The South Sandwich Islands were discovered by Captain Cook in the same year that he landed on South Georgia. This group of islands was named after the then 1st Lord of the Admiralty, John Montagu, 4th Earl of Sandwich. The United Kingdom formally annexed these islands and grouped them together with other British held territory in Antarctica by Letters Patent, in 1908.

No Spanish discovery, no Spanish claim, no Spanish settlement. Ever!

By the time that Argentina came into existence as a seperate State in 1816, both sets of islands had been British possessions for 41 years.

Argentina claimed South Georgia in 1927 and the South Sandwich Islands in 1938.

British attempts to deal with these claims at the International Court of Justice in 1947, 1951, 1953 and 1955 were thwarted by Argentina’s refusal to recognise the jurisdiction of the United Nation’s court.

Argentina has never attempted to explain its claims to these islands.

What Argentina does attempt to do is to group South Georgia and the South Sandwich Islands together with the Falkland Islands in a desperate attempt to fudge the difference.

This is just an illegal, unjustified land grab and there are no ‘ .. geographical, historical, or legal ..’ arguments.

There is only politics !

Falkland Islands Government message to the Decolonisation Committee

Member of the Legislative Assembly Dick Sawle, on behalf of the Falkland Islands Government, addressed the UN Declonisation Committee on the 21st June 2011.

“Mr Chairman, your Excellencies and Committee Members. I am honoured to be here at the United Nations. I am a democratically elected member of the Falkland Islands Government. We are self governing in all areas except foreign affairs and defence. We make our own laws, we have our own Constitution, we are a permanent population and we live in a defined territory. These are simple facts.

I am not a professional politician – far from it. I am not used to the spin and the political games that the professionals play. With me, what you see is what you get and anything I say or do is said or done because I mean it and believe it.

I have not come here with any entourage of lawyers, advisors and assistants. I don’t need them to strengthen my case. The facts speak for themselves. There are only two of us standing here before you today from the Falkland Islands, but behind both of us there stands a population that is united in its belief that we should be left in peace to determine our own future. This is a principle which this committee above all should support and heartily endorse.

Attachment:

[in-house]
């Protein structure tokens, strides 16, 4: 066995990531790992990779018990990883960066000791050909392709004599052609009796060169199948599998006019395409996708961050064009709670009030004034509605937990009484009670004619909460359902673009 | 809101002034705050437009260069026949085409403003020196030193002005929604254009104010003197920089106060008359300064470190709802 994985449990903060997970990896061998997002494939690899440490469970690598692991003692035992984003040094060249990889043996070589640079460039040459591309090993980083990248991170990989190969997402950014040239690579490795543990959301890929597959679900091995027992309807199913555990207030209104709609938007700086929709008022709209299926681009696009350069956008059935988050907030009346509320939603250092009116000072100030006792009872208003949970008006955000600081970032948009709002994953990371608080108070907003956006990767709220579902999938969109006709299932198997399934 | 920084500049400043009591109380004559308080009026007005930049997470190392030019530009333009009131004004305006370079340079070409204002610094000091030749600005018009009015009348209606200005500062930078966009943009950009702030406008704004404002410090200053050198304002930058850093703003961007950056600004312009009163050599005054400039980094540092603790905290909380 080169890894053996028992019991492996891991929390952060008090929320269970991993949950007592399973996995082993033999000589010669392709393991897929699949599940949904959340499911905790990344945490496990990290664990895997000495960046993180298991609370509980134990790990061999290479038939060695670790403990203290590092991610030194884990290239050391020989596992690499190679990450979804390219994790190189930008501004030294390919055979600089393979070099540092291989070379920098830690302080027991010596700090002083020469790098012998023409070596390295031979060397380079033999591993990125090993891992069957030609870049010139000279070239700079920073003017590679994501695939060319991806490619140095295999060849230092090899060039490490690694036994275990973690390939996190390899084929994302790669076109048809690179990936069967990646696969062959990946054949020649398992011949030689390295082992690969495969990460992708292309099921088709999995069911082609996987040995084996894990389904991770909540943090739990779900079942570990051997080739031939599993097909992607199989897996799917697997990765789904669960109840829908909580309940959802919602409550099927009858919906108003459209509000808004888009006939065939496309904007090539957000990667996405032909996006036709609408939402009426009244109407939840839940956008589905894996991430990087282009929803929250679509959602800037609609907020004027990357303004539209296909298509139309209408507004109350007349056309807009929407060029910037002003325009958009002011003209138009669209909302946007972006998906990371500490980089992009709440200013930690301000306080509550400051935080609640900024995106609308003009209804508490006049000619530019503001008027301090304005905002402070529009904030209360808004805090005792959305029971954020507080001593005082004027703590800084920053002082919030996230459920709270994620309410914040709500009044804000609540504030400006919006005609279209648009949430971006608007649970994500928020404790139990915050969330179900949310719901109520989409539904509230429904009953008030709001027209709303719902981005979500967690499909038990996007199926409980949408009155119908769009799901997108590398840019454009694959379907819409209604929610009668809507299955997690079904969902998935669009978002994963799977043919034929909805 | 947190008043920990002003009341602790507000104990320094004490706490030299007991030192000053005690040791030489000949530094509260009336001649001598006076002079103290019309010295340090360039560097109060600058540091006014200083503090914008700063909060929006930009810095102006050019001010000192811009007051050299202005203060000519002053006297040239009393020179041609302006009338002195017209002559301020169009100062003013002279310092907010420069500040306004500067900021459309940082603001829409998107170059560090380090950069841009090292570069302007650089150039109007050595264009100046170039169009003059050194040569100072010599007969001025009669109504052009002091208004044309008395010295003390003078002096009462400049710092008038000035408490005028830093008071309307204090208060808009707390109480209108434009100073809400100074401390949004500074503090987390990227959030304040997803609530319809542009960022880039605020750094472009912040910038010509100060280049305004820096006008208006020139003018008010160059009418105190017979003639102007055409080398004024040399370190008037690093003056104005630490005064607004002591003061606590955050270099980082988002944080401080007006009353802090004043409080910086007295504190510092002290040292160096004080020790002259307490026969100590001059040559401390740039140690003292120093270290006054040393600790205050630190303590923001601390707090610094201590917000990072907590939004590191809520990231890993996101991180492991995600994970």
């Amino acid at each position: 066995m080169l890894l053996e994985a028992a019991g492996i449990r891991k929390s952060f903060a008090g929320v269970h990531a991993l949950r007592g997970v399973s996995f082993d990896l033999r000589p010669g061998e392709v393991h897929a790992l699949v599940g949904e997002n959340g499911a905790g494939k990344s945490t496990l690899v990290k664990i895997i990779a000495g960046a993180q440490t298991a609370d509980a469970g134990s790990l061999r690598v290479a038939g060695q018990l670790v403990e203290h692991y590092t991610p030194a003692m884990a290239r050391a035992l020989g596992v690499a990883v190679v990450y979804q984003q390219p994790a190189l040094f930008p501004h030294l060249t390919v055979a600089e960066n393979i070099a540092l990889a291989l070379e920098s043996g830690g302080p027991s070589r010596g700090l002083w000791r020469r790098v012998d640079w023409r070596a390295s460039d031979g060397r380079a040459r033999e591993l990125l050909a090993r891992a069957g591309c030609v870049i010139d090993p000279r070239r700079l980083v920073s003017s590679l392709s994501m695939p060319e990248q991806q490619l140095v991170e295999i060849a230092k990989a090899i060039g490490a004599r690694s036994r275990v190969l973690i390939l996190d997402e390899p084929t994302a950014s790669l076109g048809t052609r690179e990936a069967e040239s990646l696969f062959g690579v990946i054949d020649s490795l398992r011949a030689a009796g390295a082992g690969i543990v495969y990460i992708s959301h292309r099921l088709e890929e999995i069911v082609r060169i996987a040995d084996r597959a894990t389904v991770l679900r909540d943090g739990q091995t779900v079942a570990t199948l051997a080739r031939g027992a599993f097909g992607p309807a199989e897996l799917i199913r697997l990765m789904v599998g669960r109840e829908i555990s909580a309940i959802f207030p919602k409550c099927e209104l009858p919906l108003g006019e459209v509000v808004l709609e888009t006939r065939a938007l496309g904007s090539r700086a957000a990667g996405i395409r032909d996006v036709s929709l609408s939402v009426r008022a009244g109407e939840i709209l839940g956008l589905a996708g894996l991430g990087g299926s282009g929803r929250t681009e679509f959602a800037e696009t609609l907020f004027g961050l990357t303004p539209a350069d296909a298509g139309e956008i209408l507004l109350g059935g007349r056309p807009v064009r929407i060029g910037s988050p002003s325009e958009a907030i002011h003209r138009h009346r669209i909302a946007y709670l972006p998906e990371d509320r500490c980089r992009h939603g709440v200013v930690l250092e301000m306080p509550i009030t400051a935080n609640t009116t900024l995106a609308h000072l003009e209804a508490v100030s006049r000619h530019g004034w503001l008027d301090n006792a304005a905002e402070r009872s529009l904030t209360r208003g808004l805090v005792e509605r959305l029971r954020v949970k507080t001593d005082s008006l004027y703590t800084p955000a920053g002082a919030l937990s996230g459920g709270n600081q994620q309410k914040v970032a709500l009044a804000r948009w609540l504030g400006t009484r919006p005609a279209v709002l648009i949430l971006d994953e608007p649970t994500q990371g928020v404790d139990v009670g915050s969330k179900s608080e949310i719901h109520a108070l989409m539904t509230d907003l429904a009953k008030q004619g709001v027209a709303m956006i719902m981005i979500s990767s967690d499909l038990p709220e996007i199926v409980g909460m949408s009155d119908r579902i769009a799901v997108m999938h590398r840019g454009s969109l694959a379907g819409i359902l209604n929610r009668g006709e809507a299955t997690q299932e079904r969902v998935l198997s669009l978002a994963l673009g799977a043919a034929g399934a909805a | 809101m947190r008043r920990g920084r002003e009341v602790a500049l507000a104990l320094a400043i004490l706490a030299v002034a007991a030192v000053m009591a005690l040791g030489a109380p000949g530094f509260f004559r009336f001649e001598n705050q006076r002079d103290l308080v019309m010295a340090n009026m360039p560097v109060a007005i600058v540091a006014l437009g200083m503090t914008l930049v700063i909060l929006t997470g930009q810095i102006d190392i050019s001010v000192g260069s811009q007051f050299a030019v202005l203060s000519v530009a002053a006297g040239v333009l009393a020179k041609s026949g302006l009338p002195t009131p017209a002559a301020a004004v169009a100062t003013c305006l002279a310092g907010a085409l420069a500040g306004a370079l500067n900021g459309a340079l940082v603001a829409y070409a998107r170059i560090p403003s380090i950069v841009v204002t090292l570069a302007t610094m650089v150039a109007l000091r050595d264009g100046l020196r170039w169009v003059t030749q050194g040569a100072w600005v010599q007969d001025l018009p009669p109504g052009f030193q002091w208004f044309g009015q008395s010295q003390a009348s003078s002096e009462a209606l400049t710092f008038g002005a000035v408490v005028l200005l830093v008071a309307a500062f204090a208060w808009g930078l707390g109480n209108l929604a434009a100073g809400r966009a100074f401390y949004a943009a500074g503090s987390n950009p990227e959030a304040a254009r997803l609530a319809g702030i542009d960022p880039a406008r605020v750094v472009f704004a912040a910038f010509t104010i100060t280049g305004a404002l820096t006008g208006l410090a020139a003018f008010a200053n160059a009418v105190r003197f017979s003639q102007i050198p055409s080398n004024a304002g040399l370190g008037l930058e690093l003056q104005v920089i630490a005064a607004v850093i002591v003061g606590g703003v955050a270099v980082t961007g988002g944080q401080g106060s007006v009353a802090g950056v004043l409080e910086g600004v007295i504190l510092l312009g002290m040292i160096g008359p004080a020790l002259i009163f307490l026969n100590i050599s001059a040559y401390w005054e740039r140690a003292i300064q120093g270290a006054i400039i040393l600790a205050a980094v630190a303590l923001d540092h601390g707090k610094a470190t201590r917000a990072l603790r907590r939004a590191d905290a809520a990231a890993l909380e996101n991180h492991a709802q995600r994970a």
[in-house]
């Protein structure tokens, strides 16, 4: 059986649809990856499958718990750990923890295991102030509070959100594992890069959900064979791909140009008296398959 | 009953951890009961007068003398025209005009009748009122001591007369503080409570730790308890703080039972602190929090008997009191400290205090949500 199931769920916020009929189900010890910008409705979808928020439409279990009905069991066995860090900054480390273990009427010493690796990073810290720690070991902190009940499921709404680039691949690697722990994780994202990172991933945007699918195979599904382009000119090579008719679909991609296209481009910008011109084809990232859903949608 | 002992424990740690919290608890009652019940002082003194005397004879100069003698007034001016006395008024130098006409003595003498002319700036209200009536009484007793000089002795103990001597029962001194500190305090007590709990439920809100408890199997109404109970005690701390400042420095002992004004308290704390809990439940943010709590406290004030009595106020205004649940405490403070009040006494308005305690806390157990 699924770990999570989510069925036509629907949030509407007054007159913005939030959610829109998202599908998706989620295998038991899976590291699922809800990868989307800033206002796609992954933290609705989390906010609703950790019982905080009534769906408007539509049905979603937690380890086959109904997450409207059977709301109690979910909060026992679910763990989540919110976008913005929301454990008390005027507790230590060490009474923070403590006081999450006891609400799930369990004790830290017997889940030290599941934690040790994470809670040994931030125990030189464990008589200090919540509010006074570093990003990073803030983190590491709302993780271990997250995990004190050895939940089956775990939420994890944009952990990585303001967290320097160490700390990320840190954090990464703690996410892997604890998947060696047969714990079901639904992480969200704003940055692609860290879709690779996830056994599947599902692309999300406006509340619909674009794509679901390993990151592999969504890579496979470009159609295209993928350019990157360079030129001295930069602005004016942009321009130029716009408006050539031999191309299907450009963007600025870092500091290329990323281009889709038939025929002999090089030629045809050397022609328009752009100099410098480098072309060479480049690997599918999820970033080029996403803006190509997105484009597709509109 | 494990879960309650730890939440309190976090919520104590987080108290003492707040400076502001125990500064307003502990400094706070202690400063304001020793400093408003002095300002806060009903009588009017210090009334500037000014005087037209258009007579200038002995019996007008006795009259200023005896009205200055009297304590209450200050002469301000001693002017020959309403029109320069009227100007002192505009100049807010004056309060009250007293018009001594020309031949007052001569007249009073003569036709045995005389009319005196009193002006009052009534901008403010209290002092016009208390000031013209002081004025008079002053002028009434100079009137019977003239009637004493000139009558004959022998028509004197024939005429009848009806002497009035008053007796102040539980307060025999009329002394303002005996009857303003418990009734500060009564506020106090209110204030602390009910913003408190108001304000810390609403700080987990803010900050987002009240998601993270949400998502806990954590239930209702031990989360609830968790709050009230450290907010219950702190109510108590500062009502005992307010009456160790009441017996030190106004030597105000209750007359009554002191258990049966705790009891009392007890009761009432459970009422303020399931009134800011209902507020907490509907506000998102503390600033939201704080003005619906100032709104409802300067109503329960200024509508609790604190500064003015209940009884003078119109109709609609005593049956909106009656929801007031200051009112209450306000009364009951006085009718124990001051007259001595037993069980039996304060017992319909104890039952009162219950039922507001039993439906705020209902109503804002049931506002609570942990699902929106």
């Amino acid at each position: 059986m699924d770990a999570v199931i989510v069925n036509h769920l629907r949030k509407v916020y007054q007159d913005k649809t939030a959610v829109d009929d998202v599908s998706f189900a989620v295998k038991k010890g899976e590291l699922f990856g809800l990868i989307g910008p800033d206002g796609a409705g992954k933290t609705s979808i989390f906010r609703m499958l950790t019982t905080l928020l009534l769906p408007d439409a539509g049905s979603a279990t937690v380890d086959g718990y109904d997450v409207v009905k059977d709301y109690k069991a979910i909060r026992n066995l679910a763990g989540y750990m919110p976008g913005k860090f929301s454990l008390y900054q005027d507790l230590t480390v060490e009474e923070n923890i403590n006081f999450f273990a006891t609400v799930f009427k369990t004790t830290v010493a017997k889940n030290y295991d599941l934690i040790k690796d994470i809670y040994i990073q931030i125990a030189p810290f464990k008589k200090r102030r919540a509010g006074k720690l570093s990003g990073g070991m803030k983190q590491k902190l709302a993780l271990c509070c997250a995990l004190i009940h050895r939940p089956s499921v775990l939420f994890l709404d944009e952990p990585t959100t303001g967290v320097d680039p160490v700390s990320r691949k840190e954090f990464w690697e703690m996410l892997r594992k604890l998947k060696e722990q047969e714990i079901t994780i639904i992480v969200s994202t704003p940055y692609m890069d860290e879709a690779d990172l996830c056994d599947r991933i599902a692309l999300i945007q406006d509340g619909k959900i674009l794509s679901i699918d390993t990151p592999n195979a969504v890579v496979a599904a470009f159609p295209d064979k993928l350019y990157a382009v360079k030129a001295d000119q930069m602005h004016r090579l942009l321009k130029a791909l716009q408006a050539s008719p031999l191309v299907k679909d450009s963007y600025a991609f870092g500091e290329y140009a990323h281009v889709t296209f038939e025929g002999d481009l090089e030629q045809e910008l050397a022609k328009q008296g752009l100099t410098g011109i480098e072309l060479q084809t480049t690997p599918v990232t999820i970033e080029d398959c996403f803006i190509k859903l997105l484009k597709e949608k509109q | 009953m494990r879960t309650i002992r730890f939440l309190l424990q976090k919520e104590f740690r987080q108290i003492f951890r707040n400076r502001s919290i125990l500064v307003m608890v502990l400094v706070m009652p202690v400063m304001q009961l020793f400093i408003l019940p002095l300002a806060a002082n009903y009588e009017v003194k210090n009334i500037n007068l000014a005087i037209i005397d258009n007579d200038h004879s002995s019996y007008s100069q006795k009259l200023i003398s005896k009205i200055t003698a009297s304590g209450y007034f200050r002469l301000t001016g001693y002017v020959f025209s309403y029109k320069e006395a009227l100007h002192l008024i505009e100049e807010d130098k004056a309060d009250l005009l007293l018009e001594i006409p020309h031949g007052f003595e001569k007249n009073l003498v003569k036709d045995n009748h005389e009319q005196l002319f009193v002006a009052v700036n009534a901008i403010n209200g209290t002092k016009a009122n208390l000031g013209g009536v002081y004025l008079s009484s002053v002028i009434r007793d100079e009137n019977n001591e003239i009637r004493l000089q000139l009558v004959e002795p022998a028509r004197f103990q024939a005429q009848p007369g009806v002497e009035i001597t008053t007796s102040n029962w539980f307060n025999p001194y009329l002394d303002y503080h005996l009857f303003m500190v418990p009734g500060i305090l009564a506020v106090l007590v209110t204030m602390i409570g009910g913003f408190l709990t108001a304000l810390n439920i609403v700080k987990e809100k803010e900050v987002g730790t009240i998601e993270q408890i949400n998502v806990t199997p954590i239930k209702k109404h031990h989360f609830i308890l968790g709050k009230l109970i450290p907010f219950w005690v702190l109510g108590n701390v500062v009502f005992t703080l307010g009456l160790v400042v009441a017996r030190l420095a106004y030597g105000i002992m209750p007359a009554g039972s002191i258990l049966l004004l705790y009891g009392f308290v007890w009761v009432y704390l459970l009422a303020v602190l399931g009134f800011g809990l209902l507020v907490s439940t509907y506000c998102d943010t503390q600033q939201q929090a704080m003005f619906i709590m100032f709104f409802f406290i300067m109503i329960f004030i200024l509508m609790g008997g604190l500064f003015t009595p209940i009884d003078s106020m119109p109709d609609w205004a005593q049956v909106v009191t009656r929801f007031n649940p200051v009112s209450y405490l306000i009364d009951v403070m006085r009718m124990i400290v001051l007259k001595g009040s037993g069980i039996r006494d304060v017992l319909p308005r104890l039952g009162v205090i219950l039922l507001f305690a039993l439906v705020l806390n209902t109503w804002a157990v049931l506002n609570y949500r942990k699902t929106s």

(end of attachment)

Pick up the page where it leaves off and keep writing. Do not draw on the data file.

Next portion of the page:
Before I entered politics I had always thought that the United Nations represented the ultimate in democratic principles. The founding purposes of the United Nations are outlined in its charter. Chapter 1 Article 1.2 enshrines the principle of equal rights and self-determination of peoples. This is a high principle indeed that the UN stands for and which it is prepared to fight for throughout the world’s stage, as has been evidenced recently in many countries. I ask you to stand by that same principle today.

However, there seems to be no desire from some of your members to respect this fundamental principle that enshrines above all our fundamental right to self-determination. In 1964, Argentina presented an unexpected and extraordinary speech making claim to sovereignty over the Falkland Islands to this same committee via its representative to the UN at the time – Jose Maria Ruda.

Mr Chairman, Your Excellencies – you were cleverly misled.

His speech was full of historical inaccuracies which were simply repeated in order to give them credibility – in fact dozens of completely false historical assertions in that single speech. These false assertions – in particular the “Expulsion Myth” which claims that a resident Argentine population was expelled by the British in 1833 – led to the passing in 1965 of Resolution 2065 which calls on the UK and Argentina to negotiate over the future of the Falklands. However, this resolution was passed without seeking full knowledge of the truth. In 1964, Falkland Islanders were not given the opportunity to speak in their own defence and as a consequence, this Committee had no opportunity to hear our own opinions.

Mr Chairman, Your Excellencies – your predecessors should have heard all of the facts before jumping to that resolution and I call for you now to listen, reflect and do what is right – change your mind. If you believe in and stand by your principles, then this is the only option open to you.